Itaú BBA - CHILE - Low inflation in November, as expected

Macro Latam

< Back

CHILE - Low inflation in November, as expected

December 7, 2018

As inflation will likely dip further and the economic recovery is not consolidated, a hike in January is not a done deal

Inflation was expectedly low in November, dragged down by lower fuel prices, but core pressures were also contained. Consumer prices were flat from October (0.1% one year ago), resulting in annual inflation dipping 0.1pp to 2.8%, but remains near the central bank’s 3% target. The core measures were also under control in the month, with inflation excluding food and energy prices coming in at 2.2% (2.1% previously). Additionally, our diffusion index continued to show the persistence of downward inflationary pressures led by the tradable component. As inflation will likely dip further in coming months and the economic recovery is not consolidated, we do not believe a hike in January is a done deal despite central bank Governor Mario Marcel noting that the gradual normalization process roughly implies a (25bps) hike every other meeting.

In November, downward pressure came mainly from transport (gasoline prices fell 1.4% MoM, -0.04pp contribution), condominium expenses (-6.8%, -0.08pp), and tomatoes (-9.9% MoM, -0.05pp). Meanwhile, offsetting these pressures was the 10.3% increase in tourism packages (+0.09pp contribution) and the 14.3% gain for seasonal fruits (+0.07pp). Tradable goods prices increased 0.1% from October (0.2% one year before) as gasoline prices drop, while non-tradable goods fell 0.1% (in line with one year ago) due to the evolution of the interurban bus, air, and condominium services. Excluding volatile food and energy components, consumer prices posted a mild drop (-0.03% from October, -0.12% last year).

Core service inflation did not increase further. Total service inflation was stable at 3.5%, after peaking this year at 3.9% in September, despite the implementation of the raised minimum wage. Meanwhile, the measure that the central bank has flagged as most sensitive to output gap changes, core non-regulated services, dipped 0.1pp to 3.3% in our calculation. Non-tradable inflation came in at 3.5% (3.6% previously), ending a three-month rising period. The fuel price slowdown (13.1% vs. 15.2% previously) brought tradable inflation to 2.3% (2.4%). At the margin, inflation has been broadly stable in the second half of the year. The three-month accumulated inflation in the quarter ending in November was 3.2% (seasonally adjusted and annualized) versus 3.1% recorded as of October, as non-tradable inflation slowed to 3.8% (4.3% in October), while tradable inflation picked up to 2.7% (2.2% previously).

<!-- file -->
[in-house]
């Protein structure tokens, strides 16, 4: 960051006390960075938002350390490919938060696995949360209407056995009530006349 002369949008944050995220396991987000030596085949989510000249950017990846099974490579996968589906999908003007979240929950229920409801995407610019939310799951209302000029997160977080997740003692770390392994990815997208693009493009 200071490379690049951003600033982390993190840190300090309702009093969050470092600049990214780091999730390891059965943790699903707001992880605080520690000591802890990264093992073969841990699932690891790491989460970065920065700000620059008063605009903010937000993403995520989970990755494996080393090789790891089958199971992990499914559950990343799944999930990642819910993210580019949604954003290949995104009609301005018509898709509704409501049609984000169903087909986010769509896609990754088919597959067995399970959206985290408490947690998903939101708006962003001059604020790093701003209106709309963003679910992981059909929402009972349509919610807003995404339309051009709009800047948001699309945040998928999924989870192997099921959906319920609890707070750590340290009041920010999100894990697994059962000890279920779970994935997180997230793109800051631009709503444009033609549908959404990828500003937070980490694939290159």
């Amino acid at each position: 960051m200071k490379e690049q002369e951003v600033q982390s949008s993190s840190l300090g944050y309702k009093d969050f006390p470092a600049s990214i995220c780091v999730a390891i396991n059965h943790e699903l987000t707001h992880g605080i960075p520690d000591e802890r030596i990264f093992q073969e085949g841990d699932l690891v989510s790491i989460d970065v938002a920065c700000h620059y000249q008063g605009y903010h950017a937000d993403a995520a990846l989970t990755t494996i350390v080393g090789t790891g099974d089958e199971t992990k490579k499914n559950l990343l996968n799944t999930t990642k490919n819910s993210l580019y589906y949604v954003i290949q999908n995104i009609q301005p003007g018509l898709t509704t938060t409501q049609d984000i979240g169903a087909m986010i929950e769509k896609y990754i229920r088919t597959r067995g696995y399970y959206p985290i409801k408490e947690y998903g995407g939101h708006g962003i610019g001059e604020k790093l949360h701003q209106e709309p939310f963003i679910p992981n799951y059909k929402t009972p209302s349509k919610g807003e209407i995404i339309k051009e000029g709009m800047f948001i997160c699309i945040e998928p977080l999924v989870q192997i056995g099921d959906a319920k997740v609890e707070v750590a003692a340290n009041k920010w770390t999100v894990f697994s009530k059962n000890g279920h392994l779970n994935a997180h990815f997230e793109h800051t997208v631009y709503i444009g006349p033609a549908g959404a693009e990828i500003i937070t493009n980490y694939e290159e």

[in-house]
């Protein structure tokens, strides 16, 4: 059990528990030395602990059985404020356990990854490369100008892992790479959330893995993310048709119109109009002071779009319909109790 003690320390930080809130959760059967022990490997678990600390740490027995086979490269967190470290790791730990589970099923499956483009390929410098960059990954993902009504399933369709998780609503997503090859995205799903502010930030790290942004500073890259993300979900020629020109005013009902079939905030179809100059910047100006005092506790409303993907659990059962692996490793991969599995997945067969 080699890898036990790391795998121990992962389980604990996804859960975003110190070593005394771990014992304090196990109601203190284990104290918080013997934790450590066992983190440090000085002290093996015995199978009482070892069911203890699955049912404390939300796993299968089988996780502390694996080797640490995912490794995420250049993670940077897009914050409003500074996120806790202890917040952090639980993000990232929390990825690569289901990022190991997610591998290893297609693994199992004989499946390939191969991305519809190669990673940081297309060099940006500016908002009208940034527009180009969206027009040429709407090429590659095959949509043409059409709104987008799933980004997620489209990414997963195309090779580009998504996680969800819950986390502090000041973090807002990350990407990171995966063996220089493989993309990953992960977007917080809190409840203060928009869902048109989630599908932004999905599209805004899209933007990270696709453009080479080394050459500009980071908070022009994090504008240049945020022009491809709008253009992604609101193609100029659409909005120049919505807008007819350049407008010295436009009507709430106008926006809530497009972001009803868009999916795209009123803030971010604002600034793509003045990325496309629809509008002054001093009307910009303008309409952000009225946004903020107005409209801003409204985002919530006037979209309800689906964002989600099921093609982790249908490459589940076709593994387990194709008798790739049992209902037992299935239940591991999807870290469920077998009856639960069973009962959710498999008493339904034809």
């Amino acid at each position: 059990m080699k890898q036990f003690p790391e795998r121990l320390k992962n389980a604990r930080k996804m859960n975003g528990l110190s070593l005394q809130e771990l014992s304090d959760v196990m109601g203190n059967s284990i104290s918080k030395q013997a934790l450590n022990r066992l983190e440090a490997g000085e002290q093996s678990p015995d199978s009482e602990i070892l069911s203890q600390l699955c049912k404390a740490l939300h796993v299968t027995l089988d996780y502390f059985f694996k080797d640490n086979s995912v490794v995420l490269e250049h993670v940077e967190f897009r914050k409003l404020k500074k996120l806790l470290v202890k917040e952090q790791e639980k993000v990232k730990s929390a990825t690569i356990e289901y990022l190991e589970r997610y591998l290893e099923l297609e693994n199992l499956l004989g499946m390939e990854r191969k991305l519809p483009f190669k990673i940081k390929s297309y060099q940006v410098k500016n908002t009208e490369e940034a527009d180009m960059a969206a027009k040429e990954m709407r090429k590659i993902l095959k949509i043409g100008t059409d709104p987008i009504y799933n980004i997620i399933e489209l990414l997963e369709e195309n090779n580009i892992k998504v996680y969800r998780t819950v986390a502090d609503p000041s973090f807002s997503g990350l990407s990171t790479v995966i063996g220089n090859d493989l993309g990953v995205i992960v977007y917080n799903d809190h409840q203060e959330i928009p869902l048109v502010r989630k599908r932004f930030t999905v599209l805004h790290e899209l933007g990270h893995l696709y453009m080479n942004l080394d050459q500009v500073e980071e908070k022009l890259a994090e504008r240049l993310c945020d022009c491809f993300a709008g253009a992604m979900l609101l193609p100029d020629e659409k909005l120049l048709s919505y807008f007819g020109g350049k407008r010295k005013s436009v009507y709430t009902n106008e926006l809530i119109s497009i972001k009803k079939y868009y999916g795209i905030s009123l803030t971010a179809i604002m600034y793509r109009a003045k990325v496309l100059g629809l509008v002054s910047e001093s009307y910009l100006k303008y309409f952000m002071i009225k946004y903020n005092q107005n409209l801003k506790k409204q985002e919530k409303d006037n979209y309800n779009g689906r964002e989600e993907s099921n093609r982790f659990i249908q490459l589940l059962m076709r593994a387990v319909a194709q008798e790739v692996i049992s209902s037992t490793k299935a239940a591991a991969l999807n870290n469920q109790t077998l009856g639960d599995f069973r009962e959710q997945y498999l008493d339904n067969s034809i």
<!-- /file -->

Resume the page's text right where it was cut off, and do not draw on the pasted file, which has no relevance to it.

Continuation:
Wage growth in October slowed, but remains broadly stable in the moving quarter. The National Institute of Statistics (INE) reported that nominal wages grew 4.1% year over year in October, down from 4.4% in September (revised form 4.5%). Meanwhile, real wage growth increased 1.1%, from 1.3% in the previous month. As a result, in the quarter ending in October, nominal wage growth was 4.0%, stable since August, but below the 4.7% in 2Q18 and 5.3% in 1Q18. Accordingly, real wages in the quarter rose 1.1%, from 2.5% in 2Q18 and 3.3% in 1Q18. Overall, the real wage bill (considering only salaried employment), grew 2.9% in the quarter (3% in 3Q18, 4.8% in 2Q18 and 6.0% in 1Q18). The central bank is upbeat on the labor market, highlighting the effective absorption of an immigration wave into the labor market, while noting that this could partly explain slowing wage pressures.

As global oil prices plummet and growth remains moderate, inflation will likely face downward pressures going forward. We now expect inflation to end the year at 2.7%, with a null monthly variation expected in December (3% expected previously; 2.3% in 2017). The low inflation prints at the end of this year, put a downside bias to our 3% inflation forecast for the end of 2019. Nevertheless, we believe a rate hike in 1Q19 remains in line with the central bank's messaging that the level of the output gap is consistent with a smaller monetary stimulus.

Miguel Ricaurte
Vittorio Peretti

< Back